On-Premises vs. Cloud Forensics – SY0-601 CompTIA Security+ : 4.5

Performing forensics in the cloud provides additional challenges to the security professional. In this video, you’ll learn about right-to-audit clauses, regulatory issues, and data breach notification laws.

Up to this point, we have been describing our digital forensics process with devices that would be in our possession. It would be a computer, a laptop, a mobile device of some kind, but we also need to think about how we perform digital forensics to devices that may be in the cloud. Obviously cloud-based services are not in our immediate possession, we don’t have physical access to these devices. In fact, we may have very limited access to this particular device because it is located in another facility, that is somewhere in the cloud.

It might also be very difficult to associate cloud-based data to one specific user. There are many people accessing this cloud-based service simultaneously, and picking out an individual’s piece of data may add additional complexity to the forensics process. And there might also be legal issues associated with this cloud-based data, especially since the rules and regulations around this data may be different depending on where you are in the world, and where the data may be located.

Before you put into a position where you would need to access this cloud-based data for forensics purposes, it would be valuable to have already created an agreement on how this data could be accessed. So if you’re working with a cloud provider, or a business partner, it will be useful to qualify how the data should be shared and how the outsourcing agreement would work. We might also have a concern about how safe this data might be at a third party provider. So it’s not uncommon to work with that provider to create a right to audit clause in the agreement. That would give you permission to know where the data is being held, how the data is being accessed over the internet, and what security features may be in place to protect that data.

As the initial contract with the cloud provider is being created, a right to audit clause can be added that would specify how you would be able to create a security audit of that data. Everyone would agree to those terms and conditions and the contract will be signed. This would allow you access to perform security audits and to make sure the data’s safe, well before you would run into the situation where a security breach might occur.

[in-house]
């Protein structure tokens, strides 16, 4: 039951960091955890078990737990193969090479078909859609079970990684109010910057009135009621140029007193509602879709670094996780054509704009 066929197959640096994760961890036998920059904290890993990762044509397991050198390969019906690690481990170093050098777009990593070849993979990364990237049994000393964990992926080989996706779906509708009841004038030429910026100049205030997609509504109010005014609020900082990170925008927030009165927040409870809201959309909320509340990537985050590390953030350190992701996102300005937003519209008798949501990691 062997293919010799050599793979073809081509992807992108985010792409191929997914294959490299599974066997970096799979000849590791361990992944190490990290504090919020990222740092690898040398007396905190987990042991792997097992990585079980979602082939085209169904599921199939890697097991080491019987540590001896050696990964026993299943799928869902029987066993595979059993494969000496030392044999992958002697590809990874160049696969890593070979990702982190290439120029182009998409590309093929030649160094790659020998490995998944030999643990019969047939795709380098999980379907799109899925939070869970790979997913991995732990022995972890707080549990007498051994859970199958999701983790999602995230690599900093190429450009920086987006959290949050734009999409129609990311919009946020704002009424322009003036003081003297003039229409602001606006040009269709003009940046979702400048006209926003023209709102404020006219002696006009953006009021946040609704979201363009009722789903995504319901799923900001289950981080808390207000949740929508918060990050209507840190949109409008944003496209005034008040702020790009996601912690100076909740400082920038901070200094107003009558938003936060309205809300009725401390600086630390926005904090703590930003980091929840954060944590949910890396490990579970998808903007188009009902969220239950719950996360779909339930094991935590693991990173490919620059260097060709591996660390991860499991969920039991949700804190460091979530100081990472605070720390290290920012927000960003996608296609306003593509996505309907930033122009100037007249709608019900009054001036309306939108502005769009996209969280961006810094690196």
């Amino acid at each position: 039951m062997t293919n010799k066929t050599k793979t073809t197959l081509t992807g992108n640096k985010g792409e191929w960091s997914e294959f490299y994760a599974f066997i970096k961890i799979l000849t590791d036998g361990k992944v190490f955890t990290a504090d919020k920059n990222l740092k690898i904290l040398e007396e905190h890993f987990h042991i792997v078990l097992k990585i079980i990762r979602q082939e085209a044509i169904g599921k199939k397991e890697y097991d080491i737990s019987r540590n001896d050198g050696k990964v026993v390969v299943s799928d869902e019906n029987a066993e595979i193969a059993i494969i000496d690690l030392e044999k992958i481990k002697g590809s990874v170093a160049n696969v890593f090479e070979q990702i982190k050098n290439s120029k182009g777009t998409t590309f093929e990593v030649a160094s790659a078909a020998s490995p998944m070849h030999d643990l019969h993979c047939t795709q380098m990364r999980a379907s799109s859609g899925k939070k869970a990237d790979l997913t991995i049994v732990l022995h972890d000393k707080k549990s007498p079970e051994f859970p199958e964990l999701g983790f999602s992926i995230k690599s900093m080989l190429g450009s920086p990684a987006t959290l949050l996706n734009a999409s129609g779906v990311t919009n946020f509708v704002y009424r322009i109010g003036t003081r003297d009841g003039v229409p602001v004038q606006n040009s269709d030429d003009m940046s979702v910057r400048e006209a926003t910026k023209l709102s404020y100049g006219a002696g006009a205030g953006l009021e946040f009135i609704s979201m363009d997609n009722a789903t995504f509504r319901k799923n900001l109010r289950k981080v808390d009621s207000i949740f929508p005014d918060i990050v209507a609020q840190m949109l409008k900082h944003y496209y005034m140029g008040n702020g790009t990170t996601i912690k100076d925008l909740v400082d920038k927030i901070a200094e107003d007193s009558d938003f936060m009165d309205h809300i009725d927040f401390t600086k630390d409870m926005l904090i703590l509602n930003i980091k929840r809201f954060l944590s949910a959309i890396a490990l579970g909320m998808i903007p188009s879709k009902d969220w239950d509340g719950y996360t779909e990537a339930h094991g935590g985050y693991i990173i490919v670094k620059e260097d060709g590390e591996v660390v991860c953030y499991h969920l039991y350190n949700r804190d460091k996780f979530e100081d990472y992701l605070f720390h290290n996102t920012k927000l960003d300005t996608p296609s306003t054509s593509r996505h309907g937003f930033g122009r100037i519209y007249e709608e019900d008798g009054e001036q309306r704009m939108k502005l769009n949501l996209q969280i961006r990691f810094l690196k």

The technology behind cloud computing is evolving rapidly, and the legal system is trying to catch up with all of these changes with the technology. This is why it’s going to be important for forensics professionals to work very closely with the legal team, especially if they’re looking at data that may be located in a different location. The regulations regarding the use and access to data in one location may be very different than the rules in another location. And if we’re describing a cloud-based application, the data may be located in a completely different country.

In that particular case, the physical location of the data center may determine the legal jurisdiction for that data. From a forensics perspective, this could work against you when you’re trying to perform any type of analysis. For example, some countries don’t allow any type of electronic searches if the search is coming from outside of their country. So it may be very important to include your legal team as you’re stepping through the process of digital forensics in these cloud-based locations.

Another concern are the notification laws associated with data breaches and how they would affect you depending on where the data may be located. Many states or countries have laws or regulations that state, if any consumer data happens to be breached, then the consumers must be informed of that situation. And like the legal issues we have regarding where the data is stored, the data breach notification laws may be different depending on where that data would be stored. If you have a cloud-based application, you may be storing information from all countries into a single database and a breach of that data may have a very broad impact on who gets notified.

You might also find that the notification requirements might be very different depending on the geography. There might be rules and regulations regarding the type of data that is breached, and what type of notification should be made. So if the breach is only someone’s name or email, is that different than if it’s their name, email address, and telephone number. It’s also important to know who needs to be notified if a breach occurs, and how quickly you would need to notify them after a breach has been identified.